The four members of the Global Union Executive Council were granted the opportunity to attend this year's Non-Governmental Organization Conference: "Human Security and Dignity: Fulfilling the Promise of the United Nations," where representatives from more than 90 countries gathered to discuss universal human security. Only three universities worldwide were invited to the conference.
The Lehigh students—undergraduates Marina Liokumovich ‘06, Joshua Brickman ‘06, Lindsay Nelsen ‘07, and graduate student Chris Janneck—were accompanied by Bill Hunter, director of the office of international students and scholars, to the Sept. 8 session. They heard speeches and addresses from a number of delegates, including an opening message from U.N. Assistant Secretary General Louise Frechette.
"The students were excited to have the chance to attend a conference in the General Assembly, especially when the Assistant Secretary General and former president of Brazil spoke," Hunter says. The group also saw the off-the-record interaction between delegates and representatives, which one student pointed out was surprisingly laid back and friendly.
Relations may be somewhat loose and casual on the surface, but underlying tensions are undeniable. "I think students were most surprised with the level of American-bashing that took place. It was not overt, but obvious that the U.S. and the U.N. are at odds at this time," says Hunter.
Despite what they heard about U.S. relations with the U.N. at the conference, the students remain optimistic about the future of international cooperation.
"Before I attended the conference I believed international cooperation is possible, and the conference didn't change my perception," says Liokumovich, a double major in math and economics. "In addition, I didn't sense that much personal disdain for myself and the members who came with me considering we were so obviously American."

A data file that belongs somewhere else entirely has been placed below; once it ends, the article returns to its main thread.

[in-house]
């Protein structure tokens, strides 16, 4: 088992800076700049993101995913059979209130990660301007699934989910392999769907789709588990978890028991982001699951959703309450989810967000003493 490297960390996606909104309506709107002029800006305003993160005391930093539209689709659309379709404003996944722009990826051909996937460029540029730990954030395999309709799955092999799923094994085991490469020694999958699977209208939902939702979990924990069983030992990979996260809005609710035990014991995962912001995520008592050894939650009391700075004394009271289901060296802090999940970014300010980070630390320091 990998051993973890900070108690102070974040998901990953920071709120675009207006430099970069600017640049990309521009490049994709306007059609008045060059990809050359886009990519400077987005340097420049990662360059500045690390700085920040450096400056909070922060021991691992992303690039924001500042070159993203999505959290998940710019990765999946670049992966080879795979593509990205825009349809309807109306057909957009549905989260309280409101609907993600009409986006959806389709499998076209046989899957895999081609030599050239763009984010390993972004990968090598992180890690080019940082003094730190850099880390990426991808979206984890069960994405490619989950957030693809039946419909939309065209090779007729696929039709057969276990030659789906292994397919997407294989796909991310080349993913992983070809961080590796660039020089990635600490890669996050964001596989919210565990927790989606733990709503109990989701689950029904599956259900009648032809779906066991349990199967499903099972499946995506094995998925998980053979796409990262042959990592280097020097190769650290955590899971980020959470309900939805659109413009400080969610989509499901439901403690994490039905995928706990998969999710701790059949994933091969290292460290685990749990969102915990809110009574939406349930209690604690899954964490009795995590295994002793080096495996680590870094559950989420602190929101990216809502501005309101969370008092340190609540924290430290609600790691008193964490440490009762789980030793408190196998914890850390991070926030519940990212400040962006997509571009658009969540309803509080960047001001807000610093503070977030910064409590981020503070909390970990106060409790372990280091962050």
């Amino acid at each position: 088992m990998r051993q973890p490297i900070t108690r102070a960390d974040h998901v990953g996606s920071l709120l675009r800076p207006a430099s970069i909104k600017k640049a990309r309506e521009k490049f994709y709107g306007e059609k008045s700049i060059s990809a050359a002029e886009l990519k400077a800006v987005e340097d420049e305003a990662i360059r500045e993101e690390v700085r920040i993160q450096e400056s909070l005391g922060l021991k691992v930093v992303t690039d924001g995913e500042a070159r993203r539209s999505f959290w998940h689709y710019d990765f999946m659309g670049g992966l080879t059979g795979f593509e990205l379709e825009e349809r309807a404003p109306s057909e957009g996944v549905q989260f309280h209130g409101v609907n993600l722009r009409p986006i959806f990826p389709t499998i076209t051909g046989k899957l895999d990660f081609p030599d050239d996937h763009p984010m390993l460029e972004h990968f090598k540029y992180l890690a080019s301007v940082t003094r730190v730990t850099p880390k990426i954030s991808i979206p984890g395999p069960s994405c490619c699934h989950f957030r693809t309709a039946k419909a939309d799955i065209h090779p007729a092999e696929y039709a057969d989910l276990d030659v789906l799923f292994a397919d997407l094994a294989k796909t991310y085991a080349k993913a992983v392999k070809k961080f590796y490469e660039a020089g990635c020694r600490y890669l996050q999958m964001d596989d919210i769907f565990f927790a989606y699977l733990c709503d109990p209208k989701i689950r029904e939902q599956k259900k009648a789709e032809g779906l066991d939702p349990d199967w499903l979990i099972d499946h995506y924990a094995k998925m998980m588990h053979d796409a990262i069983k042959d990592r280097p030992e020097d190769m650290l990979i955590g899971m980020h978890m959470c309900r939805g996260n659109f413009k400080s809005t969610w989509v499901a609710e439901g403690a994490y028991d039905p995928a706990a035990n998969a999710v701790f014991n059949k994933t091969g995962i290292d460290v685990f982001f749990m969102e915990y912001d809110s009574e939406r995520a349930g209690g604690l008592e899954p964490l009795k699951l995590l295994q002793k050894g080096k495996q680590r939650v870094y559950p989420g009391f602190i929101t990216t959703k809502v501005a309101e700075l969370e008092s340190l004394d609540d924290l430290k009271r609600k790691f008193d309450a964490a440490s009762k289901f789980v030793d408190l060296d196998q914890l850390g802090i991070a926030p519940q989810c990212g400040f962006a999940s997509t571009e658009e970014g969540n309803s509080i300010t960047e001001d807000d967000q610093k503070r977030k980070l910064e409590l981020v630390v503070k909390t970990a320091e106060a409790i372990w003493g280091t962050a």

Brickman, a joint international relations and economics major and Global Union intern, says, "It was refreshing to see so many individuals from around the world who still believe in the ability and functionality of the United Nations."
Nelsen, an international relations major, agrees. "I found it reassuring that thousands of NGOs and member states were willing to come from all over the world to attend this U.N. conference," she says. "I took this to be a sign that while the U.N. often lacks political unity, members and NGOs are still unified around the goal of achieving 'human security and dignity.'"
Brickman also became more privy to the communications technologies that feed our shrinking global society. "As a group, the NGOs are making significant strides due to the increased abilities of our communications mediums," Brickman says. "For instance, the proceedings were being broadcast online, via video and audio, as well as through a forum that allowed viewers to pose questions to the moderators live."
The students also left the United Nations with a clearer picture of its function. "My view of the U.N. used to be focused mostly on its role in international relations, its function as sort of a world forum for addressing global problems," Nelsen says. "After attending the conference, it became evident to me that NGOs from around the world also play an essential role in pushing governments to change U.N. policies on humanitarianism, social and environmental issues and then help implement these policies in member countries."
And the students were also reassured that by virtue of being human, we all strive for and value security and dignity. "As one NGO speaker put it," notes Nelsen, "'human security begins with breakfast.'"